8. Don’t let pride or embarrassment stop you from seeking help.
As a self-confessed perfectionist and “succeedophile,” I was mortified that I’d been let go — even though it happened for reasons beyond my control. I’d turned down another offer from a recruiter in favor of the 12-day job. They had been disappointed and told me I was making a mistake.
My shame at being made redundant meant that I didn’t tell the recruiter what had happened until six weeks later — when I found myself still unemployed. Contrary to my fears, the recruiter didn’t ridicule or deride me for going against their advice. Instead, condolences were offered, and they put me forward for an interview with a magazine that turned out to be the beginning of my media career. Moral of the story? Don’t let shame, pride, or embarrassment cause you to suffer in silence. Ask for help from those that can give it.
9. Do your homework on the company you’re considering.
Wouldn’t it be great if we all had crystal balls that helped up predict our best career moves? Even if I could have predicted I’d lose my job in less than three weeks, I still wouldn’t change a thing — it was an invaluable experience. That being said, if I’d done my research properly, I might have realized that a company with only a handful of key accounts might not be the safest business to join, financially speaking.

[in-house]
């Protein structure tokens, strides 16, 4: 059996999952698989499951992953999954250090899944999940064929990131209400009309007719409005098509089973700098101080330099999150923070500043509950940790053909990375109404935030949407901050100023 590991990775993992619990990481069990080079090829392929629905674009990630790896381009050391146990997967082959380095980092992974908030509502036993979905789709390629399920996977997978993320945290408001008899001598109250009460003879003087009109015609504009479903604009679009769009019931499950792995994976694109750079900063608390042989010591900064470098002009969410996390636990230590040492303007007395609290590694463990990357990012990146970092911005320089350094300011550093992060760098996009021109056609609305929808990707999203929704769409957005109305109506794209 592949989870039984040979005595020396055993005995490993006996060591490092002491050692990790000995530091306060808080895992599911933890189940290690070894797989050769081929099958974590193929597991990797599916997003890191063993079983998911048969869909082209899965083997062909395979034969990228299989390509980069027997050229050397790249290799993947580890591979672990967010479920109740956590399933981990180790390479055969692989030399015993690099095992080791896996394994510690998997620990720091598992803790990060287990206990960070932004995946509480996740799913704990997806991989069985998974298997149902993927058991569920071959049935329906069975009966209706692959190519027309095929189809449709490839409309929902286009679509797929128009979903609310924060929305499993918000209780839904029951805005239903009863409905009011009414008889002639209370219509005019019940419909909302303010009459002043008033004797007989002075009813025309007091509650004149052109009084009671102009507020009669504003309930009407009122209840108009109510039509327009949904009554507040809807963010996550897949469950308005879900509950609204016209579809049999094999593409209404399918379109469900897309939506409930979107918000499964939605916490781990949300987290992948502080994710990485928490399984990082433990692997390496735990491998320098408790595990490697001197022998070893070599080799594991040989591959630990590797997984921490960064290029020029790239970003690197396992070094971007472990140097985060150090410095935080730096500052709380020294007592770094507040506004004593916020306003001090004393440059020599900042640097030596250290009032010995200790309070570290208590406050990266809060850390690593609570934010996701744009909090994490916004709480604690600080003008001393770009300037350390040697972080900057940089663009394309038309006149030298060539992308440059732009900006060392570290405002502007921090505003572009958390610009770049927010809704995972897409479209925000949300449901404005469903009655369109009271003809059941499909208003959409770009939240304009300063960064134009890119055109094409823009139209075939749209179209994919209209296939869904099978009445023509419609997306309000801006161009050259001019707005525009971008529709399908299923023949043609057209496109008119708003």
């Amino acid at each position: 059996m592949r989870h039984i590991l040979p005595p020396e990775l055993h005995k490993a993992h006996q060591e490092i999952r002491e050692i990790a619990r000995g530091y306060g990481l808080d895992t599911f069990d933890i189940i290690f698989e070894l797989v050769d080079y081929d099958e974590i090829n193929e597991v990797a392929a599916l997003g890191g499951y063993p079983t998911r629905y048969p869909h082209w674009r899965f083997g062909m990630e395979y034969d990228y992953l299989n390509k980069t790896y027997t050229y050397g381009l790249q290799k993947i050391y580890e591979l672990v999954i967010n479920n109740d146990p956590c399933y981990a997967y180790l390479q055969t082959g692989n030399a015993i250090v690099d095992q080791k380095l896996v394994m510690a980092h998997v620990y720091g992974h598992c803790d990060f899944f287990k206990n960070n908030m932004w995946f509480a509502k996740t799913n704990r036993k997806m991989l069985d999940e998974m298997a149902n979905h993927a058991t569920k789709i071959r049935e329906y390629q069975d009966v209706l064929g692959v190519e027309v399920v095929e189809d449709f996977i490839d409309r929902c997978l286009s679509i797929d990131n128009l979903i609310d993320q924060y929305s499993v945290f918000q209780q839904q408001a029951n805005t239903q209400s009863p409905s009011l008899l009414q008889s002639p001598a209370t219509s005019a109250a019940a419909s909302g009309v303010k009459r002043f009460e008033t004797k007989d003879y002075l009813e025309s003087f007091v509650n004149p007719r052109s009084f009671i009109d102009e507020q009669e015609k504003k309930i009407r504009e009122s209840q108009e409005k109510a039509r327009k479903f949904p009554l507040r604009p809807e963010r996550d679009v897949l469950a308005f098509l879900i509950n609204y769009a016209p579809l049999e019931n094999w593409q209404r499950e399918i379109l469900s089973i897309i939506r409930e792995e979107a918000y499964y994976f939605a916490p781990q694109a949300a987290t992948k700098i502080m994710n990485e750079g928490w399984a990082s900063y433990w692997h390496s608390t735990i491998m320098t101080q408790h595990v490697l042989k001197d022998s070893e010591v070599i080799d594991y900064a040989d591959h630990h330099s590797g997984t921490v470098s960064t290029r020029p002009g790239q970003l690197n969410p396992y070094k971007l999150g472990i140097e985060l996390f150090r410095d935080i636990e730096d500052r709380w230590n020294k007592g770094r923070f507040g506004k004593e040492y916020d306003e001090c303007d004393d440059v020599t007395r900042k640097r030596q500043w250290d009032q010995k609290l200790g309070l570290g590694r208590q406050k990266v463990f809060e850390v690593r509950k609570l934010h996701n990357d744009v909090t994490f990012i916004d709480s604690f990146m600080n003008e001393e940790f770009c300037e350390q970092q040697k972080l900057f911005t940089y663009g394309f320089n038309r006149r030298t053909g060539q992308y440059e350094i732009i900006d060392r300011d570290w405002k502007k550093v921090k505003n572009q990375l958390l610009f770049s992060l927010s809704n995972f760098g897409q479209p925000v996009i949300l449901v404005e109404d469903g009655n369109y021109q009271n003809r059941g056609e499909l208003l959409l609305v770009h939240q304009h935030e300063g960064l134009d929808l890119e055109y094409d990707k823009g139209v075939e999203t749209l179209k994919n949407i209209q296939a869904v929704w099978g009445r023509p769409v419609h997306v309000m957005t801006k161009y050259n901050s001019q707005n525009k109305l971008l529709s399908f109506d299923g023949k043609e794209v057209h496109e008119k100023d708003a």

Go beyond researching a company’s culture and outputs by asking hard questions, and get under the skin of a brand. It’ll help you hone your instincts, and if nothing else, you’ll have a wealth of new knowledge about that industry that might serve you well in future.
10. Get better, not bitter!
Job hunting is draining — there’s no two ways about it. It’d be very easy to let yourself grow bitter and resentful as you fire applications into The Void. But please don’t fall into that trap. While no one is here to shame the victim, if you believe that you have no agency over your situation, you remain stuck in a situation of your own making. Terrible things happen without rhyme or reason, but your response in dealing with them is one of the things that defines you as a human being.
Use situations like this as an opportunity to become vulnerable and empathetic, as well as an agent for your own success. When you do get that next job (and you will), you’ll know that it was because of your perseverance and resilience, in addition to your top-notch employability.